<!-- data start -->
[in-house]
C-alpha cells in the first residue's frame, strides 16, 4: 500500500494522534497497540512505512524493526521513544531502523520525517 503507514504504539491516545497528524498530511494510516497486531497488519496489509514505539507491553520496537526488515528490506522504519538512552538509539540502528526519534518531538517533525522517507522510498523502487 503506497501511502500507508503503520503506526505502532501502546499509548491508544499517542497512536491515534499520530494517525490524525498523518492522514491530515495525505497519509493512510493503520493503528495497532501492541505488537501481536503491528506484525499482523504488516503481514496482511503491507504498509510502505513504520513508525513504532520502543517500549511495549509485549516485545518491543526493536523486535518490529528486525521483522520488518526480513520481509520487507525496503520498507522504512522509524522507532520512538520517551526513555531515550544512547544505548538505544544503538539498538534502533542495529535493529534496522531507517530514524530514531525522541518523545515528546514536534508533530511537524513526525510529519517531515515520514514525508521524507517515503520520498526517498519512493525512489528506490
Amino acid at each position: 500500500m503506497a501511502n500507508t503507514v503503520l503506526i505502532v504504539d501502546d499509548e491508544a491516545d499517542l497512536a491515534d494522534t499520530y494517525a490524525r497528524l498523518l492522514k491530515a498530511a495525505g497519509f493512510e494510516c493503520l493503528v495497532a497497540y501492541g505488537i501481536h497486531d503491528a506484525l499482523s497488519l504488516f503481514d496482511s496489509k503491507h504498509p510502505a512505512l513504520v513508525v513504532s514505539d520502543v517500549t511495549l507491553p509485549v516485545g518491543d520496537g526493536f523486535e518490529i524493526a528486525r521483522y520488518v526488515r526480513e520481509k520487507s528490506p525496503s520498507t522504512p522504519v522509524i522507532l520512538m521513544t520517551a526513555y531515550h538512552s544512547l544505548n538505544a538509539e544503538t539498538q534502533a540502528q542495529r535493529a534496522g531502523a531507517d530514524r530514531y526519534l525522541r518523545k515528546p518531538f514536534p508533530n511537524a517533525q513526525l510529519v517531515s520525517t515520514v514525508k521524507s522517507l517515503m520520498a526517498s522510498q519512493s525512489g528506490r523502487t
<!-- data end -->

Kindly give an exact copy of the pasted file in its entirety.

[in-house]
C-alpha cells in the first residue's frame, strides 16, 4: 500500500494522534497497540512505512524493526521513544531502523520525517 503507514504504539491516545497528524498530511494510516497486531497488519496489509514505539507491553520496537526488515528490506522504519538512552538509539540502528526519534518531538517533525522517507522510498523502487 503506497501511502500507508503503520503506526505502532501502546499509548491508544499517542497512536491515534499520530494517525490524525498523518492522514491530515495525505497519509493512510493503520493503528495497532501492541505488537501481536503491528506484525499482523504488516503481514496482511503491507504498509510502505513504520513508525513504532520502543517500549511495549509485549516485545518491543526493536523486535518490529528486525521483522520488518526480513520481509520487507525496503520498507522504512522509524522507532520512538520517551526513555531515550544512547544505548538505544544503538539498538534502533542495529535493529534496522531507517530514524530514531525522541518523545515528546514536534508533530511537524513526525510529519517531515515520514514525508521524507517515503520520498526517498519512493525512489528506490
Amino acid at each position: 500500500m503506497a501511502n500507508t503507514v503503520l503506526i505502532v504504539d501502546d499509548e491508544a491516545d499517542l497512536a491515534d494522534t499520530y494517525a490524525r497528524l498523518l492522514k491530515a498530511a495525505g497519509f493512510e494510516c493503520l493503528v495497532a497497540y501492541g505488537i501481536h497486531d503491528a506484525l499482523s497488519l504488516f503481514d496482511s496489509k503491507h504498509p510502505a512505512l513504520v513508525v513504532s514505539d520502543v517500549t511495549l507491553p509485549v516485545g518491543d520496537g526493536f523486535e518490529i524493526a528486525r521483522y520488518v526488515r526480513e520481509k520487507s528490506p525496503s520498507t522504512p522504519v522509524i522507532l520512538m521513544t520517551a526513555y531515550h538512552s544512547l544505548n538505544a538509539e544503538t539498538q534502533a540502528q542495529r535493529a534496522g531502523a531507517d530514524r530514531y526519534l525522541r518523545k515528546p518531538f514536534p508533530n511537524a517533525q513526525l510529519v517531515s520525517t515520514v514525508k521524507s522517507l517515503m520520498a526517498s522510498q519512493s525512489g528506490r523502487t